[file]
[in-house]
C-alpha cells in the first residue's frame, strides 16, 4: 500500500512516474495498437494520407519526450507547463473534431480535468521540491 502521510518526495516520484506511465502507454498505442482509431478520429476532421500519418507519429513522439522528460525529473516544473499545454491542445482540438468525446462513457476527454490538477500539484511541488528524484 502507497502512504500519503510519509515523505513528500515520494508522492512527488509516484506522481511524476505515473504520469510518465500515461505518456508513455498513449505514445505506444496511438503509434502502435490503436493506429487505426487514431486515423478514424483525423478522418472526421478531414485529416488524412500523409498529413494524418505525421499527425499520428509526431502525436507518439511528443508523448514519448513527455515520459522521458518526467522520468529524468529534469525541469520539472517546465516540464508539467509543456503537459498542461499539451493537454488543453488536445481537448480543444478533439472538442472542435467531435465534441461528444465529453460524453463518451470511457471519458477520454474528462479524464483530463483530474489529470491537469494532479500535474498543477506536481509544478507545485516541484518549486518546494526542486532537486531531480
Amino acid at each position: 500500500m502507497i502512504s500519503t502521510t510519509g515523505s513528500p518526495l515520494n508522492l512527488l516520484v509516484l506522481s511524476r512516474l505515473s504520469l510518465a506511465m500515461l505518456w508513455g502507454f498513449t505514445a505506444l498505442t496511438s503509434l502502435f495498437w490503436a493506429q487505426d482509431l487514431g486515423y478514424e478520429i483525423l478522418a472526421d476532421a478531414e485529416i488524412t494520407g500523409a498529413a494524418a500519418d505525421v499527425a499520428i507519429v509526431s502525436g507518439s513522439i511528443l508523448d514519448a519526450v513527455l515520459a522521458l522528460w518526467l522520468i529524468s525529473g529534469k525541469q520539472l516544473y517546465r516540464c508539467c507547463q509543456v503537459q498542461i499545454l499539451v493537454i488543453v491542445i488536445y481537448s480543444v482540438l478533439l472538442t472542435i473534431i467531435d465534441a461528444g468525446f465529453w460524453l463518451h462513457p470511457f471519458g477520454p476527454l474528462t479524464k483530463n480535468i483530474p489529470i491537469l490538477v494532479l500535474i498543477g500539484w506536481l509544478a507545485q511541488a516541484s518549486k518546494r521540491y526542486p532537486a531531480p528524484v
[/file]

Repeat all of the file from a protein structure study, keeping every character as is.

[in-house]
C-alpha cells in the first residue's frame, strides 16, 4: 500500500512516474495498437494520407519526450507547463473534431480535468521540491 502521510518526495516520484506511465502507454498505442482509431478520429476532421500519418507519429513522439522528460525529473516544473499545454491542445482540438468525446462513457476527454490538477500539484511541488528524484 502507497502512504500519503510519509515523505513528500515520494508522492512527488509516484506522481511524476505515473504520469510518465500515461505518456508513455498513449505514445505506444496511438503509434502502435490503436493506429487505426487514431486515423478514424483525423478522418472526421478531414485529416488524412500523409498529413494524418505525421499527425499520428509526431502525436507518439511528443508523448514519448513527455515520459522521458518526467522520468529524468529534469525541469520539472517546465516540464508539467509543456503537459498542461499539451493537454488543453488536445481537448480543444478533439472538442472542435467531435465534441461528444465529453460524453463518451470511457471519458477520454474528462479524464483530463483530474489529470491537469494532479500535474498543477506536481509544478507545485516541484518549486518546494526542486532537486531531480
Amino acid at each position: 500500500m502507497i502512504s500519503t502521510t510519509g515523505s513528500p518526495l515520494n508522492l512527488l516520484v509516484l506522481s511524476r512516474l505515473s504520469l510518465a506511465m500515461l505518456w508513455g502507454f498513449t505514445a505506444l498505442t496511438s503509434l502502435f495498437w490503436a493506429q487505426d482509431l487514431g486515423y478514424e478520429i483525423l478522418a472526421d476532421a478531414e485529416i488524412t494520407g500523409a498529413a494524418a500519418d505525421v499527425a499520428i507519429v509526431s502525436g507518439s513522439i511528443l508523448d514519448a519526450v513527455l515520459a522521458l522528460w518526467l522520468i529524468s525529473g529534469k525541469q520539472l516544473y517546465r516540464c508539467c507547463q509543456v503537459q498542461i499545454l499539451v493537454i488543453v491542445i488536445y481537448s480543444v482540438l478533439l472538442t472542435i473534431i467531435d465534441a461528444g468525446f465529453w460524453l463518451h462513457p470511457f471519458g477520454p476527454l474528462t479524464k483530463n480535468i483530474p489529470i491537469l490538477v494532479l500535474i498543477g500539484w506536481l509544478a507545485q511541488a516541484s518549486k518546494r521540491y526542486p532537486a531531480p528524484v